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Jae Cheol Hwang 2 Articles
Comparison of Intraperitoneal and Retroperitoneal/Pelvic Contrast Extravasation: The Characteristics and Prognosis of the Each Patient Group with Arterial Embolization according to the Abdominal Computed Tomography Scanning after Blunt Trauma
Ji Young Yoon, Sun Hyu Kim, Ryeok Ahn, Jae Cheol Hwang, Eun Seog Hong
J Korean Soc Traumatol. 2009;22(2):199-205.
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AbstractAbstract PDF
PURPOSE
This study compared the characteristics of and the prognosis for intraperitoneal and retroperitoneal/pelvic contrast extravasation, which had been confirmed by enhanced abdominal CT scan, after blunt trauma in patients who had undergone angiographic embolization.
METHODS
From January 2001 to March 2009, data were retrospectively collected regarding patients who had undergone contrast extravasation (CE) on CT scanning and arterial embolization after blunt trauma. The study patient group was divided into the intraperitoneal and the retroperitoneal/pelvic groups according to the area of contrast extravasation. We reviewed the initial demographic data, the location of injury, the solid organ injury, the embolized vessel, and the clinical outcome.
RESULTS
The mean age of the study subjects was 40.2+/-2.6 years old, and there were 24 male patients. The intraperitoneal group included 10 patients, and retroperitoneal/pelvic group was comprised of 17 patients. The amount of transfusion from presentation to intervention and during the first 24 hours was greater in the retroperitoneal/pelvic group than in the intraperitoneal group. The intraperitoneal group showed a higher frequency and severity of liver injury than the retroperitoneal/pelvic group. Angiography revealed that the hepatic artery (n=4) was the most frequently embolized vessel in the intraperitoneal group, while the internal iliac artery (n=6), followed by the renal artery (n=4), internal pudendal artery (n=3), and the gluteal artery (n=2), were the most frequently injured vessels in the retroperitoneal/pelvic group.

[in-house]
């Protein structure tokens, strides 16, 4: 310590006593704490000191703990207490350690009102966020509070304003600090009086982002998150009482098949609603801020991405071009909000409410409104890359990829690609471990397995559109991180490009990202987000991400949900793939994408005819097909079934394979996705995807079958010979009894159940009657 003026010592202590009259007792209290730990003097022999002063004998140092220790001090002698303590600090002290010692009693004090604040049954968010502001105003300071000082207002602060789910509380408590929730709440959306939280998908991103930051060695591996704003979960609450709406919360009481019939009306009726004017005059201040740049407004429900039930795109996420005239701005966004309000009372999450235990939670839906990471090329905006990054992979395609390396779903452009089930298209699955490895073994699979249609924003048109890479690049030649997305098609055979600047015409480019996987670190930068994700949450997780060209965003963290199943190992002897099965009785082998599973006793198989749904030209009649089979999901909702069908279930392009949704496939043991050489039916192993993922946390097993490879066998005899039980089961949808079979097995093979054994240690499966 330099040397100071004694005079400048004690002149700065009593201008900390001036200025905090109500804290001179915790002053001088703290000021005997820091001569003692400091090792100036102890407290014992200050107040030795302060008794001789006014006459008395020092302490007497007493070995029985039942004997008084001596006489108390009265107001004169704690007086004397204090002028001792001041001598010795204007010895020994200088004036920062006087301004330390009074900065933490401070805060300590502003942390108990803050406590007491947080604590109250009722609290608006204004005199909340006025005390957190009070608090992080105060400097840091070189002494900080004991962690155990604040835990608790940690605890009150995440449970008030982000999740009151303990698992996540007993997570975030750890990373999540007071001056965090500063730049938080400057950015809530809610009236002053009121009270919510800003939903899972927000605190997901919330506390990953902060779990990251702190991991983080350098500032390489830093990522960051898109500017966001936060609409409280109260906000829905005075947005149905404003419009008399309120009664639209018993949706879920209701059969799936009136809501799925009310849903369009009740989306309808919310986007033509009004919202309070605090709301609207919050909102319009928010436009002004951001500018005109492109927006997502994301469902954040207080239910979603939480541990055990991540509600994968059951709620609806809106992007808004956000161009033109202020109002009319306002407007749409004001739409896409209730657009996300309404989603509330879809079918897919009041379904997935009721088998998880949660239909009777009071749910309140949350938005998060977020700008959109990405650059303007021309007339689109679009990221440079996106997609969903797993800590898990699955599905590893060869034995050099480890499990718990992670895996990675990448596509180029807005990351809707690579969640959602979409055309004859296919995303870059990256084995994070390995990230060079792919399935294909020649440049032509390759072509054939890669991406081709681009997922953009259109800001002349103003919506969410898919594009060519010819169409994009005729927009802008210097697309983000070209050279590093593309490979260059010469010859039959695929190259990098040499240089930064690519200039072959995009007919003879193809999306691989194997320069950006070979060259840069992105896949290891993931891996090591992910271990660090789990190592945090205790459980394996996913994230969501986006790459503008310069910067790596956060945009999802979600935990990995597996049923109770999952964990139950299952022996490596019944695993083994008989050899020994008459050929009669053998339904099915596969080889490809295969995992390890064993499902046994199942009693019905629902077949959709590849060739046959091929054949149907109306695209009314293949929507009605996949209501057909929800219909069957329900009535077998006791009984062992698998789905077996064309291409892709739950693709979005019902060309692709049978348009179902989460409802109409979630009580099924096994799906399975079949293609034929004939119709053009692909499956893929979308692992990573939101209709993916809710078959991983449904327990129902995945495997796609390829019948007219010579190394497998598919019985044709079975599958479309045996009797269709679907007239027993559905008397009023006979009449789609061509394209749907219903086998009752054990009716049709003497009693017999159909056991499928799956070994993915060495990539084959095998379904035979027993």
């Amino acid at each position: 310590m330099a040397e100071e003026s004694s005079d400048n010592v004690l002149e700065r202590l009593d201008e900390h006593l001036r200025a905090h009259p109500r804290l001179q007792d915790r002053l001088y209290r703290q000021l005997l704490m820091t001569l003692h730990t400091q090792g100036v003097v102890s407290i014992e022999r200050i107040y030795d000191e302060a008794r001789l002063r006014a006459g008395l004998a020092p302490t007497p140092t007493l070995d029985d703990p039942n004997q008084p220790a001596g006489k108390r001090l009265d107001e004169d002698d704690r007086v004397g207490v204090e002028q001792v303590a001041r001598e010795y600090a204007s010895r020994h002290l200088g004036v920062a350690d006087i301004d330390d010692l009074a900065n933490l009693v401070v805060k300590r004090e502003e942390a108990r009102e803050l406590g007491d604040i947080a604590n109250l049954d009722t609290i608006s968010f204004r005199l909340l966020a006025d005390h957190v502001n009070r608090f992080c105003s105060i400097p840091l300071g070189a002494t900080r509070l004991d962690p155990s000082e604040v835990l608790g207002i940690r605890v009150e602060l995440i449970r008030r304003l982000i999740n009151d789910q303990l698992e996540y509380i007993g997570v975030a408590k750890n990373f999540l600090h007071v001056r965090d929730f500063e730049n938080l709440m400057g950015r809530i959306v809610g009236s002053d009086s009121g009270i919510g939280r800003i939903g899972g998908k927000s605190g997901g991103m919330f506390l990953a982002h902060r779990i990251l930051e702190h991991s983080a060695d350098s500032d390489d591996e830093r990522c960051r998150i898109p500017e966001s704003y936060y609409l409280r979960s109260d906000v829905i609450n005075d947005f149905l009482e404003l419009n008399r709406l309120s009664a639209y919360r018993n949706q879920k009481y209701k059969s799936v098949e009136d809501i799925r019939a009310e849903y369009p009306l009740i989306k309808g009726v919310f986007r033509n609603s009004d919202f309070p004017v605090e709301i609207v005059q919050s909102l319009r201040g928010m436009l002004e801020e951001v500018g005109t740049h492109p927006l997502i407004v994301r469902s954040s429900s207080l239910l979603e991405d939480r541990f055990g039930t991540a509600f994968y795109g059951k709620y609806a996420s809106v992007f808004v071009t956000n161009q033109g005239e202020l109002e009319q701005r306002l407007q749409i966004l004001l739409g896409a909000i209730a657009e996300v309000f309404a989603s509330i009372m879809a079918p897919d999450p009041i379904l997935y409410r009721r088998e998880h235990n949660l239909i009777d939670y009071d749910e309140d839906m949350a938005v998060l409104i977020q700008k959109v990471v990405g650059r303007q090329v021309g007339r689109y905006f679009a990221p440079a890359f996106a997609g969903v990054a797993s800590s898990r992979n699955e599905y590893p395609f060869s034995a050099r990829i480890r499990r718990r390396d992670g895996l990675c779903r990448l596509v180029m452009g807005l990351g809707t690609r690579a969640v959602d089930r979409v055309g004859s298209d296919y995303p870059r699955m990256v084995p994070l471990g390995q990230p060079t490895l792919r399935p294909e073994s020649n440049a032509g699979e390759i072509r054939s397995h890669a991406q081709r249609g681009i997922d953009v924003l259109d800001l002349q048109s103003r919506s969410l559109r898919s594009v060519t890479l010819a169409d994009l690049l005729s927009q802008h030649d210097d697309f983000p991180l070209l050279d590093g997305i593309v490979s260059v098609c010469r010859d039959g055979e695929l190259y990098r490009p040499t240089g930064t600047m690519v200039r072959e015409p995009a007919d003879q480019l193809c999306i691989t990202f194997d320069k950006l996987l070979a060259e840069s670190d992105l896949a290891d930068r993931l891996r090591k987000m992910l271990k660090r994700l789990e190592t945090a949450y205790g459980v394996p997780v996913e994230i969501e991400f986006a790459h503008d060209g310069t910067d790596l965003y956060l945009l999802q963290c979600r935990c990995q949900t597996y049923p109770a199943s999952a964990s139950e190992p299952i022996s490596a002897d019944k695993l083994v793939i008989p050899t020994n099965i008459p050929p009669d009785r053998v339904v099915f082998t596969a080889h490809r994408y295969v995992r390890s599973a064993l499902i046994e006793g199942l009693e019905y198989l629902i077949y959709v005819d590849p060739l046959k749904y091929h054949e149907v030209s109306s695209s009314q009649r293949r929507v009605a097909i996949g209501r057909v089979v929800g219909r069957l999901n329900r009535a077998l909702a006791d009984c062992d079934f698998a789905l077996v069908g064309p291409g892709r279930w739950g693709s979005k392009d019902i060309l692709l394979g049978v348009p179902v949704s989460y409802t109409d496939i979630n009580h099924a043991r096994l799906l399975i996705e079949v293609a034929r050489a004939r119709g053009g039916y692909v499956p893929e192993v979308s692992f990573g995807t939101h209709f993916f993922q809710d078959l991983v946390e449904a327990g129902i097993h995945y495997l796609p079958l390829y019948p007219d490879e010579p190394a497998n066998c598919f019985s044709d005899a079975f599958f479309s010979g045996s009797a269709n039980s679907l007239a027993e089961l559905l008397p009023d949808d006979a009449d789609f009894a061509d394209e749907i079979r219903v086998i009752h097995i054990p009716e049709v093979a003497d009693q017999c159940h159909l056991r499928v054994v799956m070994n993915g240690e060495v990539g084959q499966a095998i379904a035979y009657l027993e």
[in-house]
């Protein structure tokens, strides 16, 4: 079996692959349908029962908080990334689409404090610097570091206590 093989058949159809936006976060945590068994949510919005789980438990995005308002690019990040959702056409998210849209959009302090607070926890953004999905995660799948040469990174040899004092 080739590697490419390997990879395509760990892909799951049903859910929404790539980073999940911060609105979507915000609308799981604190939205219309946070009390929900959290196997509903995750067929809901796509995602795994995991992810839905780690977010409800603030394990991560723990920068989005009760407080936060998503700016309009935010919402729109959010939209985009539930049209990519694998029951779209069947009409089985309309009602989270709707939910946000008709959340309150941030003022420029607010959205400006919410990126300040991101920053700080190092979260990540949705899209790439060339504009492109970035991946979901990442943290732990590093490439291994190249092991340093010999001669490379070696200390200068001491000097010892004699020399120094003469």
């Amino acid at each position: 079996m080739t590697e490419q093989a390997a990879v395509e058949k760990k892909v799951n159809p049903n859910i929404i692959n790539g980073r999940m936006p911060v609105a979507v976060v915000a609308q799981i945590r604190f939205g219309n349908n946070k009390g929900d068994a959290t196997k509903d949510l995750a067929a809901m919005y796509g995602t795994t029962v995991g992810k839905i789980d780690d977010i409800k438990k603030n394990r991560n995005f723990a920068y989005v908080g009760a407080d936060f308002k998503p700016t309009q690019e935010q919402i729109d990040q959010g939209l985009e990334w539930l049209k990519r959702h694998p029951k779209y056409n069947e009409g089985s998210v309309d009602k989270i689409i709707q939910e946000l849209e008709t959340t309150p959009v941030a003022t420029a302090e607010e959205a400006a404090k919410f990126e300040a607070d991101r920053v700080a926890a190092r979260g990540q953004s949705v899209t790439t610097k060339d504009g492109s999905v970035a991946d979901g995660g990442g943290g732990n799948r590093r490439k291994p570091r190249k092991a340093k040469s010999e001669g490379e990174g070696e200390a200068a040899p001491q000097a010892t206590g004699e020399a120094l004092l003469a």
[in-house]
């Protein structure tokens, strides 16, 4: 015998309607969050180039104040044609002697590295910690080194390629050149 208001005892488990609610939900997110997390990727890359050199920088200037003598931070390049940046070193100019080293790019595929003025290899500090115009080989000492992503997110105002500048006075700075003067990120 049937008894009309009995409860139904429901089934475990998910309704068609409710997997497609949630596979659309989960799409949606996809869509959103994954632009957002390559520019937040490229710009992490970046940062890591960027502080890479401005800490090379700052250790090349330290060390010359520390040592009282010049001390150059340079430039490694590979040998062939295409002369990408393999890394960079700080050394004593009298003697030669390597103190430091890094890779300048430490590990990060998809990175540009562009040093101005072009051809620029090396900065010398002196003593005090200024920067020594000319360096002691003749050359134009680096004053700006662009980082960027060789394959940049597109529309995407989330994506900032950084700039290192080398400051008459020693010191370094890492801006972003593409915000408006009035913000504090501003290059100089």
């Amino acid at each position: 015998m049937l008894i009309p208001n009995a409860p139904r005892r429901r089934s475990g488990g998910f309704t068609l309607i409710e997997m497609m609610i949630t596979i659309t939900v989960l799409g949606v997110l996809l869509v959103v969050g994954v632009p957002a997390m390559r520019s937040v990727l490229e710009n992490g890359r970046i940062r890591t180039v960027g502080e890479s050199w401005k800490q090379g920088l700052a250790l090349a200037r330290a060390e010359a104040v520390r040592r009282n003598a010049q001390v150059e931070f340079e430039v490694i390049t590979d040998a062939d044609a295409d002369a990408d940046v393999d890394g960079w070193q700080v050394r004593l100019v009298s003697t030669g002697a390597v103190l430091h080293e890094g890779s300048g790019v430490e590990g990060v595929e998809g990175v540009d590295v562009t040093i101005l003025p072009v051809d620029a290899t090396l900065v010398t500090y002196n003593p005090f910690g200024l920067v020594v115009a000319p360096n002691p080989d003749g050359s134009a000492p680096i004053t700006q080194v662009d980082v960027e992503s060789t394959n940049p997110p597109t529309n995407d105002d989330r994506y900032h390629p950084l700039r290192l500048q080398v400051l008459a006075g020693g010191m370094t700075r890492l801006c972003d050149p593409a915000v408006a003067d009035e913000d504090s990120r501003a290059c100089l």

CONCLUSION
In patients with intra-abdominal contrast extravasation found on CT scanning and arterial embolization after blunt trauma, the need for transfusion was less in the intra-abdominal group than in the retroperitoneal/pelvic group. Liver injury was also more frequent and severe in the intraperitoneal group than in the retroperitoneal/pelvic group.
Summary
Comparison of Survival in Pelvic Bone Fractures with Arterial Embolization
Woo Youn Kim, Eun Seok Hong, Jung Seok Hong, Ryeok Ahn, Jae Cheol Hwang, Sun Hyu Kim
J Korean Soc Traumatol. 2008;21(1):46-52.
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AbstractAbstract PDF
PURPOSE
This study was to evaluate the effect of arterial embolization on survival in patients with pelvic bone fractures and arterial bleeding.
METHODS
From January 2001 to December 2007, in all, 18 patients with pelvic bone fractures that had been treated with interventional arterial embolization were included in this retrospective study. The Injury Severity Score (ISS), the Revised Trauma Score (RTS), the initial hemodynamic status, the blood gas analysis, blood transfusion data, and mortality were the main outcome measurements.
RESULTS
Pelvic bone fractures were classified into lateral compression (LC), antero-posterior compression (APC), vertical shear (VS), and combined (CM) type according to the Young-Burgess classification. The Survivor group included 11 patients (61.1%), and the non-survivor group included 7 patients (38.9%). The mean ages for the survivor and the non-survivor groups were 40.0 and 45.6 years (p=0.517). The types of pelvic bone fractures were LC 11 (61.1%), APC 6 (33.3%), and VS 1 (5.6%): LC 7 (63.6%), and APC 4 (36.4%) in the survivor group and LC 4 (57.1%), APC 2 (28.6%), and VS 1 (14.3%) in the non-survivor group. The internal iliac artery was the predominant injured vessel among both the survivors (n = 5, 45.5%) and the non-survivors (n = 4, 57.1%). No differences in initial blood pressures, ISS, and RTS existed between the two groups, but the arterial pH was lower in the non-survivor group (pH 7.09 (+/-0.20) vs 7.30 (+/-0.08), p=0.018). The number of transfused 24-hour units of packed RBC was greater in the non-survivor group (24.1+/-12.5 vs 14.4+/-6.8, p=0.046).
CONCLUSION
No differences in initial blood pressure and trauma scores existed between survivors and nonsurvivors with pelvic bone fractures, who had been treated with arterial embolization, but arterial pH was lower the in non-survivors.
Summary

J Trauma Inj : Journal of Trauma and Injury